“Oh well, in that case, thankyou Michael” he said “and if at any time you don’t feel too good, just say so”.
Fred took a look at my bare feet and told me that as I would be up the ladder for a bit, it might be a good idea to put some shoes on.
I slowly made my way home and put shoes on, stopping in the kitchen to drink some milk from the carton and eat a couple of biscuits.
Fred directed me to the ladder and the area I would be painting, and I started. I’d hardly painted anything when Fred yelled up “Wipe your brush! Michael, you’re dripping it from up there”.
“Oh yeah, sorry”.
I couldn’t stretch that far so had to keep moving the ladder and then climbing back up. After about ten minutes, I realised that painting wasn’t for me and got down from the top rung. “What’s up now?” Fred asked sounding exasperated with me.
“I’m going to be sick. Sorry Fred but I’ve gotta go”.
He looked up to the little bit of painting I’d managed to do.
I don’t know if it was the terribly streaky job or the thought of me vomiting down onto him beneath me, but Fred quickly replied “No worries Michael. Get better soon”.
Once inside my own house I did a very good job of eating crisps and reading comics on my bed!
I knew I had to wash the dinner dishes (they had been left from last night to teach me a lesson!) and tidy my room before my parents got home so I slowly made my way into the kitchen and started to run the hot tap. I finished washing them all and meandered back into my bedroom to tidy it – so all the rubbish on my floor got scooped up and put into my wardrobe, my cover got pulled up on the bed, on top of socks, pj’s and whatever else was there! And my pile of dirty clothes thrown into the laundry basked in the bathroom.
“There we are, all done” I proudly said aloud!
The parents arrived home from the markets and were most impressed with my diligence at doing my jobs!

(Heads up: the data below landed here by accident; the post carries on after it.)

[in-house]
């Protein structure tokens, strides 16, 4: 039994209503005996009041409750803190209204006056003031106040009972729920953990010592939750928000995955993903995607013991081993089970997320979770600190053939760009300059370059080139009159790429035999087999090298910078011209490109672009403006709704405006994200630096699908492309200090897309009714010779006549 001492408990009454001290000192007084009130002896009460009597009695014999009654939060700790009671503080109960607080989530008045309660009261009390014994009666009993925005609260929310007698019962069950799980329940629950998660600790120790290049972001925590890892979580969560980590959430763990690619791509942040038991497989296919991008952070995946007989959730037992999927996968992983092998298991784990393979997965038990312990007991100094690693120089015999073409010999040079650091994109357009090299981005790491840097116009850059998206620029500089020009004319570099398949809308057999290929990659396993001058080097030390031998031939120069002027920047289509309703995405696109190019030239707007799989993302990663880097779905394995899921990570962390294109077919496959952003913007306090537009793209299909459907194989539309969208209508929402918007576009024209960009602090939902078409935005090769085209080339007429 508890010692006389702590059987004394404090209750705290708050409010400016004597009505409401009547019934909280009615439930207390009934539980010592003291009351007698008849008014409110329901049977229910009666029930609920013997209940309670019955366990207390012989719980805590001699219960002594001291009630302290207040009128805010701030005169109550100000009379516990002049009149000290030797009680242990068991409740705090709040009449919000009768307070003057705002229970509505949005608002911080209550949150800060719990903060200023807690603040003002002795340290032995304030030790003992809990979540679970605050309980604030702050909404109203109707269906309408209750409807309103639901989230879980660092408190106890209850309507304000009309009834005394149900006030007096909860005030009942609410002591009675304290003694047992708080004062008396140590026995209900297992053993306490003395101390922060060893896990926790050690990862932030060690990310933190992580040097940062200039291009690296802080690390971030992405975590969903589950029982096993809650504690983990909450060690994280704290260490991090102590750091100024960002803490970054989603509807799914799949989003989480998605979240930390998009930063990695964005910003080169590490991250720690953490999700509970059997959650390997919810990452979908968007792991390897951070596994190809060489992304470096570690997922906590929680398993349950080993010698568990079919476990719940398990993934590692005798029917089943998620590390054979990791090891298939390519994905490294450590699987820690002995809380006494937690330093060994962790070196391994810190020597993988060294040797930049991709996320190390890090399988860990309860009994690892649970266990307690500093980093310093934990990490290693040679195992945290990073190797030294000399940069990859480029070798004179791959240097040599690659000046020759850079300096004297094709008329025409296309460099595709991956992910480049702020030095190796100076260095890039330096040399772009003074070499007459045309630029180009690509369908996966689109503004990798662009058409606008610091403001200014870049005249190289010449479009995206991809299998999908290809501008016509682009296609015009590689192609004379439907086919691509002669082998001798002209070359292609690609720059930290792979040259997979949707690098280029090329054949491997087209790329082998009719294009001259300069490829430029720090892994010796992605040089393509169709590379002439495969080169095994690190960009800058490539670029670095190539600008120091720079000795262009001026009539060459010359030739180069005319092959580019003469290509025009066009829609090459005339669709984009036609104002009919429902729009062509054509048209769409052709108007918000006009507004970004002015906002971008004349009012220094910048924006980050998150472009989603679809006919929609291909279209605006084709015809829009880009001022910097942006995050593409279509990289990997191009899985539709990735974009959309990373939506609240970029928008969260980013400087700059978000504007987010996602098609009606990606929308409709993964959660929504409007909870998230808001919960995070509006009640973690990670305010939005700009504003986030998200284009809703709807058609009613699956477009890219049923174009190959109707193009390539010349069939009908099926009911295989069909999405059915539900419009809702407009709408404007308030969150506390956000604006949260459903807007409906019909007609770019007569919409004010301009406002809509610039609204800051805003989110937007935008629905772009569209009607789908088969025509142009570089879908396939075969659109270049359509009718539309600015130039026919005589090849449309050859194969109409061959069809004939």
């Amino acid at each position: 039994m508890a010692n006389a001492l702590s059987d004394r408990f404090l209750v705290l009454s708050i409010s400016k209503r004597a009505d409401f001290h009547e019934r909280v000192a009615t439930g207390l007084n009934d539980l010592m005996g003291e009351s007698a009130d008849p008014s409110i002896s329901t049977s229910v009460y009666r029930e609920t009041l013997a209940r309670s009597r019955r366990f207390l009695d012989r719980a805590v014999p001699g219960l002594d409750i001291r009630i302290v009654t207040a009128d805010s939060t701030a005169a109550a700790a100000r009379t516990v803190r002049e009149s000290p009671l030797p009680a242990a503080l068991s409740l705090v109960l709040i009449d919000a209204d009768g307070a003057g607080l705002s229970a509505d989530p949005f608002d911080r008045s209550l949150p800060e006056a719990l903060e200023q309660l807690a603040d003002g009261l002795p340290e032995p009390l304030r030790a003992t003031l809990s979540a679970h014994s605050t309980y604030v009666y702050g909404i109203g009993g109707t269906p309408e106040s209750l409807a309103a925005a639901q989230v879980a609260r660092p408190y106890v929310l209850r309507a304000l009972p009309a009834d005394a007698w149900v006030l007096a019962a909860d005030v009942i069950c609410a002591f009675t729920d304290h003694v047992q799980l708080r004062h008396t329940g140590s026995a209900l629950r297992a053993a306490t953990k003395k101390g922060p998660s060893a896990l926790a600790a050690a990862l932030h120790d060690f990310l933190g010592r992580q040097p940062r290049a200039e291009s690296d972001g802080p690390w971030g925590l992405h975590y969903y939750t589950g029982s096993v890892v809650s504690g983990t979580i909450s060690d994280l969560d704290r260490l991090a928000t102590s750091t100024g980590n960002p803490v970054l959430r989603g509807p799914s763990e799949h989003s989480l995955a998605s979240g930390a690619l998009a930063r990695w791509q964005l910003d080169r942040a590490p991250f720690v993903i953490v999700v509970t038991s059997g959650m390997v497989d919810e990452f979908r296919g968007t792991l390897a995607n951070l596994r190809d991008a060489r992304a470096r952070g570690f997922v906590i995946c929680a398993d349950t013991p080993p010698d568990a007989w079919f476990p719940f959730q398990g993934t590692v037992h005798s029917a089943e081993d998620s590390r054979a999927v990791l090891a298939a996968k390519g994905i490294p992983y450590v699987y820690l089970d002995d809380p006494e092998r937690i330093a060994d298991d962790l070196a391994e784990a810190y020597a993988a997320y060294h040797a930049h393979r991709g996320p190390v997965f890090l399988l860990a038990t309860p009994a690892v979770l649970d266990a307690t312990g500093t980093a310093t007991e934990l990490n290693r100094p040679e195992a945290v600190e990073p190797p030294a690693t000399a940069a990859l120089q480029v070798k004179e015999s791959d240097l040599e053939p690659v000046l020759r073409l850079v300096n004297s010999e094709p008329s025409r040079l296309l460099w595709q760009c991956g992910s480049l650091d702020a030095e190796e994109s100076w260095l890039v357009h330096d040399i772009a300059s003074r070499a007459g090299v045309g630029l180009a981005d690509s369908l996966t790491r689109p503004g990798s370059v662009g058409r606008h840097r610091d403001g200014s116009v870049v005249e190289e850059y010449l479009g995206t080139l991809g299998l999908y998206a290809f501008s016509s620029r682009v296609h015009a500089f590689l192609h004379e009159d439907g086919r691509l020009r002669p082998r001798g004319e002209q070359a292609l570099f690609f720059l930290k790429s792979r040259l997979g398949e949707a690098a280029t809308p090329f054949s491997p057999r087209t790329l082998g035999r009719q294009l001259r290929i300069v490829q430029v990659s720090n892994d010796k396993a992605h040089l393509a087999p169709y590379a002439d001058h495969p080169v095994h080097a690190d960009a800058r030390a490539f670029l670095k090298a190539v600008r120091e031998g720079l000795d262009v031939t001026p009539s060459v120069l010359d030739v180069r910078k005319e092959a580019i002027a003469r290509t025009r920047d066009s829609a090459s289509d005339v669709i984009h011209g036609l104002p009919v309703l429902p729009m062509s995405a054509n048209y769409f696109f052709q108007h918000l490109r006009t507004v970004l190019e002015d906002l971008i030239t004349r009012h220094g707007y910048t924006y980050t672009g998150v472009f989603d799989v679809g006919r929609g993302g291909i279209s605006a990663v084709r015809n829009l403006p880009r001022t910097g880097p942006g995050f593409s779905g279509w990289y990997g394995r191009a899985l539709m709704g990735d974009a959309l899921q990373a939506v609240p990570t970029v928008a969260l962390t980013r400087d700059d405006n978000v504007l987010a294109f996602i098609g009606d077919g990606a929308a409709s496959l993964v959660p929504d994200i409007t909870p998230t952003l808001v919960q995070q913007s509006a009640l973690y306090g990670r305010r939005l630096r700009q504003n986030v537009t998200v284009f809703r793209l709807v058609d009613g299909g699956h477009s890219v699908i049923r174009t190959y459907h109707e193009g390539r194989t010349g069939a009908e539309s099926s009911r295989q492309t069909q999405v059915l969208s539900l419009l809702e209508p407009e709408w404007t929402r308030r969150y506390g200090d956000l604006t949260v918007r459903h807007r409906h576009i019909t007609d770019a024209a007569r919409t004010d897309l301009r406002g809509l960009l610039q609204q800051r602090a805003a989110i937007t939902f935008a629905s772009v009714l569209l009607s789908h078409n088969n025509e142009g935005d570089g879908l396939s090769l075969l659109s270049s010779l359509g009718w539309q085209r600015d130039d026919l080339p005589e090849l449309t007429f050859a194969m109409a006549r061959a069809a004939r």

“How did the painting go with Fred, get it all done?” my mum asked me in anticipation of a positive answer.
“I got quite a bit done for him” I lied “and then, I think because of the fumes, I felt quite ill and had to come home for a lie down”.
“Mm” Said my dad “it would have been water-based paint Michael” he said, looking at me and waiting to see what I had to say
“Strong smell though” I said and left it at that.
The next week at school we had to choose our electives for the coming semester. There were always the ‘fun’ options in there too, although to me most of them didn’t seem like they would be that entertaining.
I couldn’t think of anything worse than metal work. My uncle was a sheet metal worker and took me to his place of work one weekend. My mum and dad had gone away for a couple of days and I was staying with Uncle Jim. He was measuring up and assembling some sheets of metal for a frame and he thought I might enjoy helping him.
I didn’t. The first mistake I made was measuring wrongly…” I thought you would know how to use a tape measure by now” Uncle Jim yelled at me as he took out screws that he had drilled into the wrong place!
Then when it came to lifting the sheets to hold them in place, I couldn’t.
“What are you, man or mouse? He yelled again. “Look Michael, just go into the kitchen over there and make us some lunch. I presume you know how to butter bread!”
I was glad to get home and for my parents to get home at the end of Sunday. At least they knew how useless I was and nothing came as a shock to them anymore.
I asked my mum’s opinion on the electives and she was of the same opinion as me. Nothing that required too much thinking or organising! “But Michael” she said to me “Why don’t you try cooking?”
“Cooking” exploded “Are you kidding?”